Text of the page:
Jody Breslin was like any ordinary parent until July 2019, when she was diagnosed with colon cancer. Breslin says besides having some stomach pain she didn’t have any symptoms. She did a colorectal cancer home screening upon recommendation of her primary care doctor.
"I was devastated because I had put off my colonoscopy," says Breslin. “I was raising two active teenagers, I had a full-time job, it was just not something that I wanted to take out in order to do.”
Breslin’s cancer had reached stage three by the time it was discovered; she began treatment shortly afterwards at Lipson Cancer Institute.
Dr. Gregory Connolly, who is on the staff of the institute, says screenings save lives. He says there are many different screening tools to detect colon cancer in its early stages but the standard screening for colorectal cancer is a colonoscopy.
"Usually we start those at age 50," says Connolly. "There are some circumstances in patients with strong family history or certain hereditary conditions where screening recommendations are to start at an early age."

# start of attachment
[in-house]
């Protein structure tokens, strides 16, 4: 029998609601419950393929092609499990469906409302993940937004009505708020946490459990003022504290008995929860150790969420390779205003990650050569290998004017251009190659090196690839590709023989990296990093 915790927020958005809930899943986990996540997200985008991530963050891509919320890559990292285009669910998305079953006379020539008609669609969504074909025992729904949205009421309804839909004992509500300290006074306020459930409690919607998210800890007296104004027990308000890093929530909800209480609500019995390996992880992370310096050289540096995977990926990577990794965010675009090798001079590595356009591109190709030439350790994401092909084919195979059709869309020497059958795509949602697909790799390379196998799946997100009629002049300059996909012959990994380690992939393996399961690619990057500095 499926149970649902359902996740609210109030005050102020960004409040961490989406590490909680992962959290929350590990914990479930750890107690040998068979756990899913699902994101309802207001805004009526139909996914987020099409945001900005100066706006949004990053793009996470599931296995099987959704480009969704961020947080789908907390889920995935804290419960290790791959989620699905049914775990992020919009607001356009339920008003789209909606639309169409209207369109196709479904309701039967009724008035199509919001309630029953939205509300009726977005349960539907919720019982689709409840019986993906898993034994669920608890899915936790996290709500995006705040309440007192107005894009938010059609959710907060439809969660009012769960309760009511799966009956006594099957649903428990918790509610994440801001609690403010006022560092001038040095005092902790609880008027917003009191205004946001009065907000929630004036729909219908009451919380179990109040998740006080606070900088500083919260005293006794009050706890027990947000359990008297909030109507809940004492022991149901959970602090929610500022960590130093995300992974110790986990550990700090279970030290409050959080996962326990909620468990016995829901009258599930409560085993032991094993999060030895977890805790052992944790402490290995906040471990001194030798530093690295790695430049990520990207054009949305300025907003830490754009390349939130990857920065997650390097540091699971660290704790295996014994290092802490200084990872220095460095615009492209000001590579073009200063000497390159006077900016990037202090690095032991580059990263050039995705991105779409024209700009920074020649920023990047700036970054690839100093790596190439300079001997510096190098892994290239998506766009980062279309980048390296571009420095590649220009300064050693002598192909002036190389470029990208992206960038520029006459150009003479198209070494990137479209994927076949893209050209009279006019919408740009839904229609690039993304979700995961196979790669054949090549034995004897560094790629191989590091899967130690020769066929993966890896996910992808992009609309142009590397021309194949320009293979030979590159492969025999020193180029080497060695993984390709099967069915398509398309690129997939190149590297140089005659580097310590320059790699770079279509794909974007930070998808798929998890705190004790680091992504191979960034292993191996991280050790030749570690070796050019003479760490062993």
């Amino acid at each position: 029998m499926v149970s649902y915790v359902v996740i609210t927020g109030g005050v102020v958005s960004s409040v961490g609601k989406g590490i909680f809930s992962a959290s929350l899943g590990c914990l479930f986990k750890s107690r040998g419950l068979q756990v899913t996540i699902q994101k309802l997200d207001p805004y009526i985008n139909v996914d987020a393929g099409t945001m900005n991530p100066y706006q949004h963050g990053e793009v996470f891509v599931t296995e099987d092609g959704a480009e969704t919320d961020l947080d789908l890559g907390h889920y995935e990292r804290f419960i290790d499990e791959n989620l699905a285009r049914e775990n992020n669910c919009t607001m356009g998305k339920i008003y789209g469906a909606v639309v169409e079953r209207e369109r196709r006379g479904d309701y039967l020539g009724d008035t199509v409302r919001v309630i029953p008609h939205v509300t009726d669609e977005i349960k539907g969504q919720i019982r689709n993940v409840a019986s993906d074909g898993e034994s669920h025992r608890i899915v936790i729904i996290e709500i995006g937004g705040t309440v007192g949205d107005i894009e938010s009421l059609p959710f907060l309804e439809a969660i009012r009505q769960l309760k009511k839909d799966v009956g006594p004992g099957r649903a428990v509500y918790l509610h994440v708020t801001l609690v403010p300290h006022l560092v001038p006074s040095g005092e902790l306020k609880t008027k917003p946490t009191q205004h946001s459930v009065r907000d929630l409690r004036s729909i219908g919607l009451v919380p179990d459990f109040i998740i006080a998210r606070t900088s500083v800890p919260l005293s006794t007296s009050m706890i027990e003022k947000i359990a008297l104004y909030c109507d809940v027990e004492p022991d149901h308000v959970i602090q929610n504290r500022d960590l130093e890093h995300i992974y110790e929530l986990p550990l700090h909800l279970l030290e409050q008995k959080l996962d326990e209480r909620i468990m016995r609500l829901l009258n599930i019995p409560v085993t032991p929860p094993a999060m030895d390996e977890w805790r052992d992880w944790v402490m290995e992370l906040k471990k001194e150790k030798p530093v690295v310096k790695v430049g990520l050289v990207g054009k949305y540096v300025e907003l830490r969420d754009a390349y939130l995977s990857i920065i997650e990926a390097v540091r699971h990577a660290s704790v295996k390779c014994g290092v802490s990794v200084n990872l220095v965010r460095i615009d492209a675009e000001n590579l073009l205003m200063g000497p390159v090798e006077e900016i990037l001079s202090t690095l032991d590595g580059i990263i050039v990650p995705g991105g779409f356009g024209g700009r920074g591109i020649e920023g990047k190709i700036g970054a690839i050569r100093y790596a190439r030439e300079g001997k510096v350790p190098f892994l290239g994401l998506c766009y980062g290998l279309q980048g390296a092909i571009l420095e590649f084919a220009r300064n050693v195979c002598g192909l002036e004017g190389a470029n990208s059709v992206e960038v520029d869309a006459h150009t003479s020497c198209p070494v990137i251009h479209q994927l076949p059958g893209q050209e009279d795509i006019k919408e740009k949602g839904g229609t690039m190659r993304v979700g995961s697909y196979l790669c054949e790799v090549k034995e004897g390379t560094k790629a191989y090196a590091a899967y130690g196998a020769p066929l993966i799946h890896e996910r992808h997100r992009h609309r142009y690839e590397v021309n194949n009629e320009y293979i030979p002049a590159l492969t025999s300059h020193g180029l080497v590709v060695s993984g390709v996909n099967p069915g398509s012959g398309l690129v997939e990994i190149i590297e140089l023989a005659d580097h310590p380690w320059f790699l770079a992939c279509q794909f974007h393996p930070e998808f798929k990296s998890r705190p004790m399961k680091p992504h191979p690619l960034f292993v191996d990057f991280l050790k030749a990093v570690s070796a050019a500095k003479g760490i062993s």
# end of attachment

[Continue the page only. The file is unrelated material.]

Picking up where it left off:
Connolly says that these types of cancers usually occur in people over the age of 50 but recently there has been an increase in the diagnosis in younger people.
The American Cancer Society recommends that colorectal cancer screenings start at age 45 for people who are at average risk and more often for people with a family history of the illness.
Breslin was diagnosed 55 and is now approaching one year of being cancer-free. She encourages people to take the time to care for themselves and uses every opportunity to tell her loved ones to get a colonoscopy.
“I’m sure people are sick of me saying but I’m always like ‘go get screened it’s important.’ Like really take care of yourself,” says Breslin.